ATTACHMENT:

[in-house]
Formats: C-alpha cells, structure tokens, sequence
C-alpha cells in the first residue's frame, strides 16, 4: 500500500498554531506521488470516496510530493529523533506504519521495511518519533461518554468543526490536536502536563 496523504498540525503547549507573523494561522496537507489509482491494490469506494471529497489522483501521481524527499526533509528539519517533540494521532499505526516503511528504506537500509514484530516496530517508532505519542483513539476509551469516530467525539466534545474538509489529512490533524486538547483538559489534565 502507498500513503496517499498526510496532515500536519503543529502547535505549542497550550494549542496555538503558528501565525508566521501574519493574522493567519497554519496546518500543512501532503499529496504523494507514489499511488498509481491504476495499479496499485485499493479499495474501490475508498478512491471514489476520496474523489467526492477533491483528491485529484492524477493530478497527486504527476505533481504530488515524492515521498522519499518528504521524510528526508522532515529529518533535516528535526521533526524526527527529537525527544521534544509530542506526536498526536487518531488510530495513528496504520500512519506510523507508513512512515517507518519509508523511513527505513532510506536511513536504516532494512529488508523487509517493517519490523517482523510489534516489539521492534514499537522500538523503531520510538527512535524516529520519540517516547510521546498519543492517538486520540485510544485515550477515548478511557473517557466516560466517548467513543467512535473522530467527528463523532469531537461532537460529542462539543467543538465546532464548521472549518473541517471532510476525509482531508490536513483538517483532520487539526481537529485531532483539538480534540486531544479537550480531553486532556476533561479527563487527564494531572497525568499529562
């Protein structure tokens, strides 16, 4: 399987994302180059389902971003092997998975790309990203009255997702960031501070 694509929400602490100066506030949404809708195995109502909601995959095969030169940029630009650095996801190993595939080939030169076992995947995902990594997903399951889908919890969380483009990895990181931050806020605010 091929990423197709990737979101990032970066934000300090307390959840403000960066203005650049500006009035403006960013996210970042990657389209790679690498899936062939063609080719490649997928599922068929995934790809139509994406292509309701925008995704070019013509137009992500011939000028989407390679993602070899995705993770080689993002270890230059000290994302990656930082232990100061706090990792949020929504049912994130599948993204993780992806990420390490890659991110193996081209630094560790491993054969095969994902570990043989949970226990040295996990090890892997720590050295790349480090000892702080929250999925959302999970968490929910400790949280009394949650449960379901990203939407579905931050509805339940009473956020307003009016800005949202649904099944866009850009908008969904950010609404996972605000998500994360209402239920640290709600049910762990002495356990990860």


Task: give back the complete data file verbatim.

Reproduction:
[in-house]
Formats: C-alpha cells, structure tokens, sequence
C-alpha cells in the first residue's frame, strides 16, 4: 500500500498554531506521488470516496510530493529523533506504519521495511518519533461518554468543526490536536502536563 496523504498540525503547549507573523494561522496537507489509482491494490469506494471529497489522483501521481524527499526533509528539519517533540494521532499505526516503511528504506537500509514484530516496530517508532505519542483513539476509551469516530467525539466534545474538509489529512490533524486538547483538559489534565 502507498500513503496517499498526510496532515500536519503543529502547535505549542497550550494549542496555538503558528501565525508566521501574519493574522493567519497554519496546518500543512501532503499529496504523494507514489499511488498509481491504476495499479496499485485499493479499495474501490475508498478512491471514489476520496474523489467526492477533491483528491485529484492524477493530478497527486504527476505533481504530488515524492515521498522519499518528504521524510528526508522532515529529518533535516528535526521533526524526527527529537525527544521534544509530542506526536498526536487518531488510530495513528496504520500512519506510523507508513512512515517507518519509508523511513527505513532510506536511513536504516532494512529488508523487509517493517519490523517482523510489534516489539521492534514499537522500538523503531520510538527512535524516529520519540517516547510521546498519543492517538486520540485510544485515550477515548478511557473517557466516560466517548467513543467512535473522530467527528463523532469531537461532537460529542462539543467543538465546532464548521472549518473541517471532510476525509482531508490536513483538517483532520487539526481537529485531532483539538480534540486531544479537550480531553486532556476533561479527563487527564494531572497525568499529562
């Protein structure tokens, strides 16, 4: 399987994302180059389902971003092997998975790309990203009255997702960031501070 694509929400602490100066506030949404809708195995109502909601995959095969030169940029630009650095996801190993595939080939030169076992995947995902990594997903399951889908919890969380483009990895990181931050806020605010 091929990423197709990737979101990032970066934000300090307390959840403000960066203005650049500006009035403006960013996210970042990657389209790679690498899936062939063609080719490649997928599922068929995934790809139509994406292509309701925008995704070019013509137009992500011939000028989407390679993602070899995705993770080689993002270890230059000290994302990656930082232990100061706090990792949020929504049912994130599948993204993780992806990420390490890659991110193996081209630094560790491993054969095969994902570990043989949970226990040295996990090890892997720590050295790349480090000892702080929250999925959302999970968490929910400790949280009394949650449960379901990203939407579905931050509805339940009473956020307003009016800005949202649904099944866009850009908008969904950010609404996972605000998500994360209402239920640290709600049910762990002495356990990860």